The commemoration of the 24th anniversary of the Khojaly Massacre
AKKAN SUVERFor the people of Azerbaijan, the months of January and February of each passing year have become a traumatic anniversary of bloody days and dark weeks.
This huge tragedy of the Khojaly Massacre which took place 24 years ago left its indelible mark on the dark chapters of humanity.
On Feb. 26, 1992, Armenian forces slaughtered 613 Turks, including 83 children, 106 women and more than 70 seniors, in Khojaly County, located in the district of Nagorno-Karabakh in Azerbaijan. As a consequence of the lack of foresight and fomentation of the administration of the Union of Soviet Socialist Republics (USSR) and with full support of the 336th Mechanized Regiment of Soviets, the Armenians penetrated the Khojaly and practiced an unprecedented massacre there. Turks were exposed to inhumane practices regardless of their age or gender. It was proven that most of the victims had been burned to death and had their eyes carved out. Without a doubt it was not an ordinary act of murder.
Indeed, the possession of the named region located within the territories of Azerbaijan has been - de facto and de jure - acknowledged by international organizations.
The tension emerging in 1988 from the upheaval of Armenian residents in Nagorno-Karabakh aiming to separate this area from Azerbaijan indicated an escalation of irreversible nature. Upon the decision of the assembly, Nagorno-Karabakh was proclaimed to have been annexed to Armenia. However, the USSR declared its non-recognition against this unilateral act. Following this development, Azerbaijan reacted in the same way and declared to have lifted the autonomous status of Nagorno-Karabakh; this was a decision meant to be a re-annexation of the named region.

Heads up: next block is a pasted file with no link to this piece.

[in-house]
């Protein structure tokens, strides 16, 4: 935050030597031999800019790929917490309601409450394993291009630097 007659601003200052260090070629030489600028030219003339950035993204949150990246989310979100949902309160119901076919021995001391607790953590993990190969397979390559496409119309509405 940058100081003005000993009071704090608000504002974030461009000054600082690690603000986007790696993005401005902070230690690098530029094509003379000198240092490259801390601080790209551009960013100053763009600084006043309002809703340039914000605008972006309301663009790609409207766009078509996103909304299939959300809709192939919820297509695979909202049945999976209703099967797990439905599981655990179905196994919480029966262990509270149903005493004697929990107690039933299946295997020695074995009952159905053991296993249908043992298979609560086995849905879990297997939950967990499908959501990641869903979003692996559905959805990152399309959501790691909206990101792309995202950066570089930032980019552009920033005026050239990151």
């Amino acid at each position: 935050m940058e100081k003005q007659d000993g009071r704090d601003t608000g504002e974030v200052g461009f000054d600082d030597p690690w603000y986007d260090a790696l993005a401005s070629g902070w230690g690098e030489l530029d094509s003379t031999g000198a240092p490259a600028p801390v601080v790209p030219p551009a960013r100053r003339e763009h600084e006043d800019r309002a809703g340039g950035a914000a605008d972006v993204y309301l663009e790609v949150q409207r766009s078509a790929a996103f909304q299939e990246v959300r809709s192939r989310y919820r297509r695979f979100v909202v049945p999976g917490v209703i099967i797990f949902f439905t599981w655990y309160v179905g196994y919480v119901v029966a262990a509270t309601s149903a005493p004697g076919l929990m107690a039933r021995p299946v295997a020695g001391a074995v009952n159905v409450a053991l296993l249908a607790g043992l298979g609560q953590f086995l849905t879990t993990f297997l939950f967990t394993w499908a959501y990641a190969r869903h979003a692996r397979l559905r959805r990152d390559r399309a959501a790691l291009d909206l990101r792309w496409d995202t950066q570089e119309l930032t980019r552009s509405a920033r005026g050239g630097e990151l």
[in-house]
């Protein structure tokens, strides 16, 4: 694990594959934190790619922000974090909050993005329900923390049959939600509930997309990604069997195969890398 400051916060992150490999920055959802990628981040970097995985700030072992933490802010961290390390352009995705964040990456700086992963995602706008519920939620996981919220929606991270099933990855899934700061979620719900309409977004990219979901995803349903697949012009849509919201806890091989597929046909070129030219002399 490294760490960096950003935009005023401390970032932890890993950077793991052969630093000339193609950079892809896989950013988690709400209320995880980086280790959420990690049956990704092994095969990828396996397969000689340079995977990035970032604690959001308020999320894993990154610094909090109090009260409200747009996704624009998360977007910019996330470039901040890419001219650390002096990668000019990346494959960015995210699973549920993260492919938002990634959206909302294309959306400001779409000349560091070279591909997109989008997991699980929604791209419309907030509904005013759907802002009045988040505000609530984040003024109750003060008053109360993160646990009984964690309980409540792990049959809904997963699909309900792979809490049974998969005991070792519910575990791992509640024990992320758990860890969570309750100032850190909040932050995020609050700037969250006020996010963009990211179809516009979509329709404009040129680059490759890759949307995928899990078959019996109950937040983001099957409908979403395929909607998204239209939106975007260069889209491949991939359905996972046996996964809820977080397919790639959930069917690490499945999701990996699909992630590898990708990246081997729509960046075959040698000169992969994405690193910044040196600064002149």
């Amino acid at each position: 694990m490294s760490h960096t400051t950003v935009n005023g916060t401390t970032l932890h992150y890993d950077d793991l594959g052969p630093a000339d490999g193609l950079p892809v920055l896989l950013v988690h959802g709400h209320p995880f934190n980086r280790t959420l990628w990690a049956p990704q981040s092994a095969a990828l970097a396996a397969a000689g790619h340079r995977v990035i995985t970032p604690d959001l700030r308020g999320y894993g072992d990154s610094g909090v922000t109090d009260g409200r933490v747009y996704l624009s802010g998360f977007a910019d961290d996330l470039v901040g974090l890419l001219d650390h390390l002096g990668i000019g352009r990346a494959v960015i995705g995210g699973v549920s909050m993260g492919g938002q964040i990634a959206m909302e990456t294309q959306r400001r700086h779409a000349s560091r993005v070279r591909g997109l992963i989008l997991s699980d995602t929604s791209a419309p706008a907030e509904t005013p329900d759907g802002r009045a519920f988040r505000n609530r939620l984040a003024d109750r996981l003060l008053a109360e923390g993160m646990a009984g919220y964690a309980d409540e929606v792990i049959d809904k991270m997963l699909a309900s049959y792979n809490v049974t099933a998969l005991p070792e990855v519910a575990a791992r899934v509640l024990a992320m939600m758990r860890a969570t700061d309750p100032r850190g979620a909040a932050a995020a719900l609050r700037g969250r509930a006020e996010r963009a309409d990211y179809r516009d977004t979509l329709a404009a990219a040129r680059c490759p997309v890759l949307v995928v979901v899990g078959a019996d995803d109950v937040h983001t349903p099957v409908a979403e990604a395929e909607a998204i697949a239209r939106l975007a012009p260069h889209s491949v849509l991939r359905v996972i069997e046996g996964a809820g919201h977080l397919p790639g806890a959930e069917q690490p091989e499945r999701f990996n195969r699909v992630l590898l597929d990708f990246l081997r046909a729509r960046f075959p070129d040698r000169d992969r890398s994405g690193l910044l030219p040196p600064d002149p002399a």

These developments experienced in Nagorno-Karabakh triggered a war between Armenia and Azerbaijan which lasted until 1994. Armenia enjoyed the support of the Russians in the end of 1991 and invaded the region of Nagorno-Karabakh.
Khojaly County, which was considered to possess one of the most strategic hills and positions with a commanding view, had been a crucial military target for Armenia. The county had been exposed to severe artillery fire for several months and besiegement by Armenian forces. The place was then disconnected from the outside world and enclaved entirely.
A ceasefire was achieved in 1994 however nothing resulted from the peace negotiations following this period.
At the time of the events, Western countries showed no remarkable signs of reaction against this massacre encountered in Khojaly. In the following years, upon separate decisions launched by the United Nations, the Organization for Security and Co-operation in Europe (OSCE) Parliamentary Assembly and the European Council registering officially the state of occupation of Armenians on the territories of Azerbaijan, a demand was voiced regarding the re-annexation of Karabakh to Azerbaijan. Yet the past 25 years showed that the detection and reality Armenia was supposed to comply with did not correspond to the must-be situation of today.
In a report published in 1993 by the Human Rights Watch, the massacre of Khojaly was categorized as the most comprehensive civil massacre since the invasion of Nagorno-Karabakh.
On the anniversary of that kind of transgression and massacre Azerbaijan was exposed to for many a year, we wish the world’s society will not further turn a blind eye to these unforgettable incidents.
* Dr. Akkan Suver is the president of the Marmara Group Foundation